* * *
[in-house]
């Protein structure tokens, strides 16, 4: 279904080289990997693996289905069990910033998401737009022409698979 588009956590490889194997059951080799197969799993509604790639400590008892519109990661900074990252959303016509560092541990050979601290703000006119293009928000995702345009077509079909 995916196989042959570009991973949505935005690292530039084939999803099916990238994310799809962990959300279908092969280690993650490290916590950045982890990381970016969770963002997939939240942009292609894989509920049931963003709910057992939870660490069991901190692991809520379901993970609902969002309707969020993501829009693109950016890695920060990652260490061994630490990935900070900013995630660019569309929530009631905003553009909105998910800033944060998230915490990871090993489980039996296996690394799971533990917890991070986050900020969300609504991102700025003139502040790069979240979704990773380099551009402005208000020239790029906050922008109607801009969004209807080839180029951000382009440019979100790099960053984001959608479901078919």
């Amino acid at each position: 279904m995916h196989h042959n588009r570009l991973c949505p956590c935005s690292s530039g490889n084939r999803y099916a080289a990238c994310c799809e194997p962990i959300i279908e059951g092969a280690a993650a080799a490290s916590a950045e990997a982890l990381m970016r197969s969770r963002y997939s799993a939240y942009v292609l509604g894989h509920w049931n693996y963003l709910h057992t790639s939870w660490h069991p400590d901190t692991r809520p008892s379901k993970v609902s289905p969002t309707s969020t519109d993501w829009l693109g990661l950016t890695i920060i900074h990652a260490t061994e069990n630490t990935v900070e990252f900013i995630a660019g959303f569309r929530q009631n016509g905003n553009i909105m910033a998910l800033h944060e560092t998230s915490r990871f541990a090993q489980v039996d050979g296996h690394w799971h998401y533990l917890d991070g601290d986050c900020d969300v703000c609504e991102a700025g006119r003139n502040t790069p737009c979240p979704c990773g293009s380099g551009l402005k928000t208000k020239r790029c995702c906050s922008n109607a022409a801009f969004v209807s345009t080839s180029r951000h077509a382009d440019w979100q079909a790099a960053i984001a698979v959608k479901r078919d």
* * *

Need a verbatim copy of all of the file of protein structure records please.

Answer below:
[in-house]
């Protein structure tokens, strides 16, 4: 279904080289990997693996289905069990910033998401737009022409698979 588009956590490889194997059951080799197969799993509604790639400590008892519109990661900074990252959303016509560092541990050979601290703000006119293009928000995702345009077509079909 995916196989042959570009991973949505935005690292530039084939999803099916990238994310799809962990959300279908092969280690993650490290916590950045982890990381970016969770963002997939939240942009292609894989509920049931963003709910057992939870660490069991901190692991809520379901993970609902969002309707969020993501829009693109950016890695920060990652260490061994630490990935900070900013995630660019569309929530009631905003553009909105998910800033944060998230915490990871090993489980039996296996690394799971533990917890991070986050900020969300609504991102700025003139502040790069979240979704990773380099551009402005208000020239790029906050922008109607801009969004209807080839180029951000382009440019979100790099960053984001959608479901078919």
């Amino acid at each position: 279904m995916h196989h042959n588009r570009l991973c949505p956590c935005s690292s530039g490889n084939r999803y099916a080289a990238c994310c799809e194997p962990i959300i279908e059951g092969a280690a993650a080799a490290s916590a950045e990997a982890l990381m970016r197969s969770r963002y997939s799993a939240y942009v292609l509604g894989h509920w049931n693996y963003l709910h057992t790639s939870w660490h069991p400590d901190t692991r809520p008892s379901k993970v609902s289905p969002t309707s969020t519109d993501w829009l693109g990661l950016t890695i920060i900074h990652a260490t061994e069990n630490t990935v900070e990252f900013i995630a660019g959303f569309r929530q009631n016509g905003n553009i909105m910033a998910l800033h944060e560092t998230s915490r990871f541990a090993q489980v039996d050979g296996h690394w799971h998401y533990l917890d991070g601290d986050c900020d969300v703000c609504e991102a700025g006119r003139n502040t790069p737009c979240p979704c990773g293009s380099g551009l402005k928000t208000k020239r790029c995702c906050s922008n109607a022409a801009f969004v209807s345009t080839s180029r951000h077509a382009d440019w979100q079909a790099a960053i984001a698979v959608k479901r078919d």